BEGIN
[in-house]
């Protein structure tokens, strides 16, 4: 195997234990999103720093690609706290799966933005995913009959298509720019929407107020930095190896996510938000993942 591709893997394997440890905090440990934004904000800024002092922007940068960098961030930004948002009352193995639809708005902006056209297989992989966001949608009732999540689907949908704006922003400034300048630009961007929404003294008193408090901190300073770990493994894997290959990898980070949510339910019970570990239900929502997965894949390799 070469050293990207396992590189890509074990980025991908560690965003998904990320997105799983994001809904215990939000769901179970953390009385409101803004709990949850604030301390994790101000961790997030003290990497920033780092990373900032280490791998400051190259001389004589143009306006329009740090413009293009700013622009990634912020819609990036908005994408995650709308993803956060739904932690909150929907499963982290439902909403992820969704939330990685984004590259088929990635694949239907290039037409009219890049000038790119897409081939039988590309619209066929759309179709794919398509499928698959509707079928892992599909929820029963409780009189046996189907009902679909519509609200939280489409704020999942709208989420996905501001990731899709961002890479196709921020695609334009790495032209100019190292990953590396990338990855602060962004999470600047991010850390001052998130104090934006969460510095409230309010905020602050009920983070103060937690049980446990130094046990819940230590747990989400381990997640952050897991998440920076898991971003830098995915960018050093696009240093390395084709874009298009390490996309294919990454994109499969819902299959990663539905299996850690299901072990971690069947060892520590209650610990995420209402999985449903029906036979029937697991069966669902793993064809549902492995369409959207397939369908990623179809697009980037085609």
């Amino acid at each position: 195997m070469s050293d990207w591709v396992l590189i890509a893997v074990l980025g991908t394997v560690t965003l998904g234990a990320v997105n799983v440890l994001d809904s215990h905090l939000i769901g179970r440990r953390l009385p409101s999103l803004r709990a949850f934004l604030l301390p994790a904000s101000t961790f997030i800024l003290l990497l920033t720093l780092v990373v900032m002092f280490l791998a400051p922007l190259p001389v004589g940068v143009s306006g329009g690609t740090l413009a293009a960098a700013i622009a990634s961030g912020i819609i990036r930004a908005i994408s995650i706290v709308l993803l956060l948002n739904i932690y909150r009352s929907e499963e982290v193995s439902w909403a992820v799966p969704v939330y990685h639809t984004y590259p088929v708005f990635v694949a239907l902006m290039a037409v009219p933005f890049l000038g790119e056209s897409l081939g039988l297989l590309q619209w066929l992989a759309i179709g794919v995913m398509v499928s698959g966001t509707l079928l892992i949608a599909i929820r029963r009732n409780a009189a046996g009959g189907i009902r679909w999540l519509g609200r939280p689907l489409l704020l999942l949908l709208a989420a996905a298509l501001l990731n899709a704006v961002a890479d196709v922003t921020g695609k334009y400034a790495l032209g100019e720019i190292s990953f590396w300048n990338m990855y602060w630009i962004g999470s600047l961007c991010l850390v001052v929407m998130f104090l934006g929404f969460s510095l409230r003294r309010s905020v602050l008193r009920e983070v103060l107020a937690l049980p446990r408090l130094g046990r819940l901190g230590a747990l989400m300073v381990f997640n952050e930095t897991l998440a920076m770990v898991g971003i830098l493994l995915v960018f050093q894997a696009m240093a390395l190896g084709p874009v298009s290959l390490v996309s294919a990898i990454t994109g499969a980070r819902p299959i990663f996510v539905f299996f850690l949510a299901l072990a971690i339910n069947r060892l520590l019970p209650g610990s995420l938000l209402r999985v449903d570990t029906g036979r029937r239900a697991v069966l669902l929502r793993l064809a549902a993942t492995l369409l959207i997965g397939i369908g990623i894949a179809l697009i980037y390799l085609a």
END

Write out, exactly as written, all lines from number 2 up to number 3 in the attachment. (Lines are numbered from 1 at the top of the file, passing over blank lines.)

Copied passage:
């Protein structure tokens, strides 16, 4: 195997234990999103720093690609706290799966933005995913009959298509720019929407107020930095190896996510938000993942 591709893997394997440890905090440990934004904000800024002092922007940068960098961030930004948002009352193995639809708005902006056209297989992989966001949608009732999540689907949908704006922003400034300048630009961007929404003294008193408090901190300073770990493994894997290959990898980070949510339910019970570990239900929502997965894949390799 070469050293990207396992590189890509074990980025991908560690965003998904990320997105799983994001809904215990939000769901179970953390009385409101803004709990949850604030301390994790101000961790997030003290990497920033780092990373900032280490791998400051190259001389004589143009306006329009740090413009293009700013622009990634912020819609990036908005994408995650709308993803956060739904932690909150929907499963982290439902909403992820969704939330990685984004590259088929990635694949239907290039037409009219890049000038790119897409081939039988590309619209066929759309179709794919398509499928698959509707079928892992599909929820029963409780009189046996189907009902679909519509609200939280489409704020999942709208989420996905501001990731899709961002890479196709921020695609334009790495032209100019190292990953590396990338990855602060962004999470600047991010850390001052998130104090934006969460510095409230309010905020602050009920983070103060937690049980446990130094046990819940230590747990989400381990997640952050897991998440920076898991971003830098995915960018050093696009240093390395084709874009298009390490996309294919990454994109499969819902299959990663539905299996850690299901072990971690069947060892520590209650610990995420209402999985449903029906036979029937697991069966669902793993064809549902492995369409959207397939369908990623179809697009980037085609």
């Amino acid at each position: 195997m070469s050293d990207w591709v396992l590189i890509a893997v074990l980025g991908t394997v560690t965003l998904g234990a990320v997105n799983v440890l994001d809904s215990h905090l939000i769901g179970r440990r953390l009385p409101s999103l803004r709990a949850f934004l604030l301390p994790a904000s101000t961790f997030i800024l003290l990497l920033t720093l780092v990373v900032m002092f280490l791998a400051p922007l190259p001389v004589g940068v143009s306006g329009g690609t740090l413009a293009a960098a700013i622009a990634s961030g912020i819609i990036r930004a908005i994408s995650i706290v709308l993803l956060l948002n739904i932690y909150r009352s929907e499963e982290v193995s439902w909403a992820v799966p969704v939330y990685h639809t984004y590259p088929v708005f990635v694949a239907l902006m290039a037409v009219p933005f890049l000038g790119e056209s897409l081939g039988l297989l590309q619209w066929l992989a759309i179709g794919v995913m398509v499928s698959g966001t509707l079928l892992i949608a599909i929820r029963r009732n409780a009189a046996g009959g189907i009902r679909w999540l519509g609200r939280p689907l489409l704020l999942l949908l709208a989420a996905a298509l501001l990731n899709a704006v961002a890479d196709v922003t921020g695609k334009y400034a790495l032209g100019e720019i190292s990953f590396w300048n990338m990855y602060w630009i962004g999470s600047l961007c991010l850390v001052v929407m998130f104090l934006g929404f969460s510095l409230r003294r309010s905020v602050l008193r009920e983070v103060l107020a937690l049980p446990r408090l130094g046990r819940l901190g230590a747990l989400m300073v381990f997640n952050e930095t897991l998440a920076m770990v898991g971003i830098l493994l995915v960018f050093q894997a696009m240093a390395l190896g084709p874009v298009s290959l390490v996309s294919a990898i990454t994109g499969a980070r819902p299959i990663f996510v539905f299996f850690l949510a299901l072990a971690i339910n069947r060892l520590l019970p209650g610990s995420l938000l209402r999985v449903d570990t029906g036979r029937r239900a697991v069966l669902l929502r793993l064809a549902a993942t492995l369409l959207i997965g397939i369908g990623i894949a179809l697009i980037y390799l085609a």